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Activision To Settle Discrimination Suit For $54 Million [Update]

'We are committed to ensuring fair compensation and promotion policies,' said a company spokesperson

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Bobby Kotick makes a strange face for the camera.
Photo: Kevin Dietsch (Getty Images)

Activision Blizzard has been the subject of scrutiny for several years now, due to its alleged “Boys’ Club” corporate culture. And now, The Wall Street Journal reports the embattled gaming company will pay roughly $54 million to settle a 2021 gender discrimination and harassment lawsuit—the same lawsuit that seemingly prompted Microsoft’s landmark $69 billion acquisition of the Call of Duty and Overwatch publisher that was finally greenlit in October after an 18-month legal battle.

In a statement to Kotaku, an Activision Blizzard spokesperson shared further context on the settlement:

We are gratified that we have reached an agreement with the California Civil Rights Department (CRD) today, as the CRD has now announced in a press statement. We appreciate the importance of the issues addressed in this agreement and we are dedicated to fully implementing all the new obligations we have assumed as part of it. We want our employees to know that, as the agreement specifies, we are committed to ensuring fair compensation and promotion policies and practices for all our employees, and we will continue our efforts regarding inclusion of qualified candidates from underrepresented communities in outreach, recruitment, and retention.

We are also gratified that the CRD has agreed to file an amended complaint that entirely withdraws its 2021 claims alleging widespread and systemic workplace harassment at Activision Blizzard. As the CRD acknowledged explicitly in the agreement, “CRD is filing along with a Proposed Consent Decree a Second Amended Complaint that withdraws, among other allegations and causes of action, the Fifth Cause of Action – “Employment Discrimination – Because of Sex – Harassment.” As the CRD also expressly acknowledged in the agreement, “no court or independent investigation has substantiated any allegations that there has been systemic or widespread sexual harassment at Activision Blizzard.” In addition, the CRD has acknowledged that no court or independent investigation substantiated any allegations that “Activision Blizzard’s Board of Directors, including its Chief Executive Officer, Robert Kotick, acted improperly with regard to the handling of any instances of workplace misconduct.”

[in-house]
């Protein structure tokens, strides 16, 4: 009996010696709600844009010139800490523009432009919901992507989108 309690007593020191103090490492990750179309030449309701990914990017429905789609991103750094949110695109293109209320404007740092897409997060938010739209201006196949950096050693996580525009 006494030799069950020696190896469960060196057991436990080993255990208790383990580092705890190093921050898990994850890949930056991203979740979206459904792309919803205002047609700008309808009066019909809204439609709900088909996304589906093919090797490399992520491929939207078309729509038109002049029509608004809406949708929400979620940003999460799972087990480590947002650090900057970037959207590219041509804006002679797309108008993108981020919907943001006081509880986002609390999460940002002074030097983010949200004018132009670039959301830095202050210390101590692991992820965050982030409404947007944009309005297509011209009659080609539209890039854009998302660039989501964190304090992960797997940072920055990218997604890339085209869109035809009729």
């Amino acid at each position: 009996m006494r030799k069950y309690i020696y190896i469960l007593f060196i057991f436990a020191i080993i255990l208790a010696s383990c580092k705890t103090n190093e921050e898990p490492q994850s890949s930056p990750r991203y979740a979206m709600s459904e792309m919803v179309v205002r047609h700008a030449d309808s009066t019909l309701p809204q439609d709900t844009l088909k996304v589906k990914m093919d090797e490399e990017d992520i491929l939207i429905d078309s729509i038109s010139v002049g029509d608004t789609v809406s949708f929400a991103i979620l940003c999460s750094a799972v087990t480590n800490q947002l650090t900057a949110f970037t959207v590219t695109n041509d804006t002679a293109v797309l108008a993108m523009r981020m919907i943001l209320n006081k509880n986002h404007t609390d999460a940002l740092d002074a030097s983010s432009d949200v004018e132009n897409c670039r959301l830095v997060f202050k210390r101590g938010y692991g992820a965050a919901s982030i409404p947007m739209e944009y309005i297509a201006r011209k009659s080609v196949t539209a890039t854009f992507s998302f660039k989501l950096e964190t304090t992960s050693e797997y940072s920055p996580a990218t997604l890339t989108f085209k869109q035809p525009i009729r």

California’s Civil Rights Department (CRD) sued Activision back in 2021, claiming company leadership willfully ignored employee complaints regarding pay disparity, gender- and sexuality-based harassment, and discrimination.


In a press release on Friday, the CRD noted that the game publisher will implement steps to ensure more equitable standards for compensation and advancement. “Activision Blizzard will take additional steps to help ensure fair pay and promotion practices at the company and provide monetary relief to women who were employees or contract workers in California between October 12, 2015 and December 31, 2020,” a representative for the agency wrote. The agreement is still subject to court approval.


According to a December 18 report from Inverse, Activision Blizzard will pay around $45 million into a fund to be split among women who worked for the developer between October 2015 and December 2020. An additional $10 million will be used to cover the CRD’s legal fees.

“Though I’m glad it’s finally over, it feels bittersweet that the harassment charges had to be dropped and the only claim could be for discrimination,” a former employee who will receive part of the settlement told Inverse. “The silver lining: more women won’t have to go through the horrible process of being depositioned only to have their trauma exploited and used against them by ABK lawyers.”


Activision has repeatedly denied these charges. Company representatives have also claimed that an internal investigation by its board of directors concluded that the allegations against the company were without merit. When the Microsoft acquisition closed earlier this year, longtime Activision CEO Bobby Kotick was asked to stay for another two months, through the end of 2023.

According to the Journal, which broke the story regarding the settlement, the state of California had initially estimated Activision’s liability for a far greater amount.

The state in 2021 estimated Activision’s liability at nearly $1 billion to 2,500 employees who might have claims against the company, court documents show. Activision had around 13,000 employees as of the end of 2022.


Citing anonymous sources familiar with the matter, the Journal goes on to claim that state agencies had “initially sought an amount much greater than the settlement Riot Games paid earlier this year to settle its lawsuit.” That ruling in May 2023 touched upon similar grievances relating to workplace culture and resulted in a $100 million settlement for plaintiffs.

This article has been updated to include statements from Activision and the California Civil Rights Department. It has also been updated to include additional reporting from Inverse regarding how funds will be dispersed and comment from a settlement recipient.